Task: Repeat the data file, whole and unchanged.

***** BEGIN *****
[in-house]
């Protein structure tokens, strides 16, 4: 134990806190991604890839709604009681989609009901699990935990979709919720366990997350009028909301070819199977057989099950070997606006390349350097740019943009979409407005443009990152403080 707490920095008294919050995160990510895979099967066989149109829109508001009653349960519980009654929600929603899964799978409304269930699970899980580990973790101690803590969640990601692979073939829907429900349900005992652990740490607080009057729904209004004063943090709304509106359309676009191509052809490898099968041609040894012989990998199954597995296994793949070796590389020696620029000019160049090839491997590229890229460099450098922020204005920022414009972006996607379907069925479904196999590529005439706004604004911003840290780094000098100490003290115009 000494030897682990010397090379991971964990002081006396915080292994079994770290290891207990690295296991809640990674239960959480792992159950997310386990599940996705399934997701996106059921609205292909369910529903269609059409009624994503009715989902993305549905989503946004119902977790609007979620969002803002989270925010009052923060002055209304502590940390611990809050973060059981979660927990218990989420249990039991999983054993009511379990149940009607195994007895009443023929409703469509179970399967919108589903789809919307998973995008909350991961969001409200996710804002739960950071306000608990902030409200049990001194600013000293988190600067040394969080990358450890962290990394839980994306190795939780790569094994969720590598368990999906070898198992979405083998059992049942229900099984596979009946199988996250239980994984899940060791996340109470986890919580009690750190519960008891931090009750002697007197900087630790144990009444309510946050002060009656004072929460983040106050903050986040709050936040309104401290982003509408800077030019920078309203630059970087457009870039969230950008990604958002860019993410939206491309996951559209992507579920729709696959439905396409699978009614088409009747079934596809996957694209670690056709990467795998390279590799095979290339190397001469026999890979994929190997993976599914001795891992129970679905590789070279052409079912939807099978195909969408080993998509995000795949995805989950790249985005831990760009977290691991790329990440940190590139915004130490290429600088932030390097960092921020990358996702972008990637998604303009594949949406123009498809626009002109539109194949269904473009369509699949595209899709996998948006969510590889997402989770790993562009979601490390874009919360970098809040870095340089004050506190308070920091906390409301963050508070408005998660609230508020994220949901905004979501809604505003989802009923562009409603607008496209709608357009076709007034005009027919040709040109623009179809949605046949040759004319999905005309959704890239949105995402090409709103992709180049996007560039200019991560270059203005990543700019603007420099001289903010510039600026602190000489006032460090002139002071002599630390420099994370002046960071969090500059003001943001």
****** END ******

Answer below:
[in-house]
């Protein structure tokens, strides 16, 4: 134990806190991604890839709604009681989609009901699990935990979709919720366990997350009028909301070819199977057989099950070997606006390349350097740019943009979409407005443009990152403080 707490920095008294919050995160990510895979099967066989149109829109508001009653349960519980009654929600929603899964799978409304269930699970899980580990973790101690803590969640990601692979073939829907429900349900005992652990740490607080009057729904209004004063943090709304509106359309676009191509052809490898099968041609040894012989990998199954597995296994793949070796590389020696620029000019160049090839491997590229890229460099450098922020204005920022414009972006996607379907069925479904196999590529005439706004604004911003840290780094000098100490003290115009 000494030897682990010397090379991971964990002081006396915080292994079994770290290891207990690295296991809640990674239960959480792992159950997310386990599940996705399934997701996106059921609205292909369910529903269609059409009624994503009715989902993305549905989503946004119902977790609007979620969002803002989270925010009052923060002055209304502590940390611990809050973060059981979660927990218990989420249990039991999983054993009511379990149940009607195994007895009443023929409703469509179970399967919108589903789809919307998973995008909350991961969001409200996710804002739960950071306000608990902030409200049990001194600013000293988190600067040394969080990358450890962290990394839980994306190795939780790569094994969720590598368990999906070898198992979405083998059992049942229900099984596979009946199988996250239980994984899940060791996340109470986890919580009690750190519960008891931090009750002697007197900087630790144990009444309510946050002060009656004072929460983040106050903050986040709050936040309104401290982003509408800077030019920078309203630059970087457009870039969230950008990604958002860019993410939206491309996951559209992507579920729709696959439905396409699978009614088409009747079934596809996957694209670690056709990467795998390279590799095979290339190397001469026999890979994929190997993976599914001795891992129970679905590789070279052409079912939807099978195909969408080993998509995000795949995805989950790249985005831990760009977290691991790329990440940190590139915004130490290429600088932030390097960092921020990358996702972008990637998604303009594949949406123009498809626009002109539109194949269904473009369509699949595209899709996998948006969510590889997402989770790993562009979601490390874009919360970098809040870095340089004050506190308070920091906390409301963050508070408005998660609230508020994220949901905004979501809604505003989802009923562009409603607008496209709608357009076709007034005009027919040709040109623009179809949605046949040759004319999905005309959704890239949105995402090409709103992709180049996007560039200019991560270059203005990543700019603007420099001289903010510039600026602190000489006032460090002139002071002599630390420099994370002046960071969090500059003001943001």